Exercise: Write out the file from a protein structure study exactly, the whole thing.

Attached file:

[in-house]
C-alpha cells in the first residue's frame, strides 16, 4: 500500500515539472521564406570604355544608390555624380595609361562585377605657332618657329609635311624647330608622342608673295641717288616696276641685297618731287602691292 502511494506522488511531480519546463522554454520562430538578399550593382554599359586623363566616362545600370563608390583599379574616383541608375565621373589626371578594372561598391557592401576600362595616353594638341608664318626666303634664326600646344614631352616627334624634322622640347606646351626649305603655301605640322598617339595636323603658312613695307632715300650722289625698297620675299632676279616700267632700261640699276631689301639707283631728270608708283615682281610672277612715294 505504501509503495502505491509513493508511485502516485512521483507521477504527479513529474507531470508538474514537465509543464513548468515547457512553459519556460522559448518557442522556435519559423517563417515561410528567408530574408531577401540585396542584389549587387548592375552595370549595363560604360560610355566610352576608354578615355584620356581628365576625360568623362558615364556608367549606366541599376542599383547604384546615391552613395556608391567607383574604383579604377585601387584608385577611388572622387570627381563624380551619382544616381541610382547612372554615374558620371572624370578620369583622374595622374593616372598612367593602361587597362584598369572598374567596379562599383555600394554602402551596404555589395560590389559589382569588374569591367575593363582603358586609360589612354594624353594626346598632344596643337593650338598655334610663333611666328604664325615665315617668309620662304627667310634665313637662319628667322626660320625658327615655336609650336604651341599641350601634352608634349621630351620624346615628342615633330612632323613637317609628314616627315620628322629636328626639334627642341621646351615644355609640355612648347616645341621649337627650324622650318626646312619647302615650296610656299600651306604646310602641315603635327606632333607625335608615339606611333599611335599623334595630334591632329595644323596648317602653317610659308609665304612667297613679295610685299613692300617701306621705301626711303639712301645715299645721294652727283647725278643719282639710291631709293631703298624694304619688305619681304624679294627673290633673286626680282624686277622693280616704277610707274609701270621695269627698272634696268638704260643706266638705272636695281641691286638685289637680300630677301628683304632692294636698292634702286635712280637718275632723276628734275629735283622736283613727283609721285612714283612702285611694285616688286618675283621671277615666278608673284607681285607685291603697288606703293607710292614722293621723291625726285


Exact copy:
[in-house]
C-alpha cells in the first residue's frame, strides 16, 4: 500500500515539472521564406570604355544608390555624380595609361562585377605657332618657329609635311624647330608622342608673295641717288616696276641685297618731287602691292 502511494506522488511531480519546463522554454520562430538578399550593382554599359586623363566616362545600370563608390583599379574616383541608375565621373589626371578594372561598391557592401576600362595616353594638341608664318626666303634664326600646344614631352616627334624634322622640347606646351626649305603655301605640322598617339595636323603658312613695307632715300650722289625698297620675299632676279616700267632700261640699276631689301639707283631728270608708283615682281610672277612715294 505504501509503495502505491509513493508511485502516485512521483507521477504527479513529474507531470508538474514537465509543464513548468515547457512553459519556460522559448518557442522556435519559423517563417515561410528567408530574408531577401540585396542584389549587387548592375552595370549595363560604360560610355566610352576608354578615355584620356581628365576625360568623362558615364556608367549606366541599376542599383547604384546615391552613395556608391567607383574604383579604377585601387584608385577611388572622387570627381563624380551619382544616381541610382547612372554615374558620371572624370578620369583622374595622374593616372598612367593602361587597362584598369572598374567596379562599383555600394554602402551596404555589395560590389559589382569588374569591367575593363582603358586609360589612354594624353594626346598632344596643337593650338598655334610663333611666328604664325615665315617668309620662304627667310634665313637662319628667322626660320625658327615655336609650336604651341599641350601634352608634349621630351620624346615628342615633330612632323613637317609628314616627315620628322629636328626639334627642341621646351615644355609640355612648347616645341621649337627650324622650318626646312619647302615650296610656299600651306604646310602641315603635327606632333607625335608615339606611333599611335599623334595630334591632329595644323596648317602653317610659308609665304612667297613679295610685299613692300617701306621705301626711303639712301645715299645721294652727283647725278643719282639710291631709293631703298624694304619688305619681304624679294627673290633673286626680282624686277622693280616704277610707274609701270621695269627698272634696268638704260643706266638705272636695281641691286638685289637680300630677301628683304632692294636698292634702286635712280637718275632723276628734275629735283622736283613727283609721285612714283612702285611694285616688286618675283621671277615666278608673284607681285607685291603697288606703293607710292614722293621723291625726285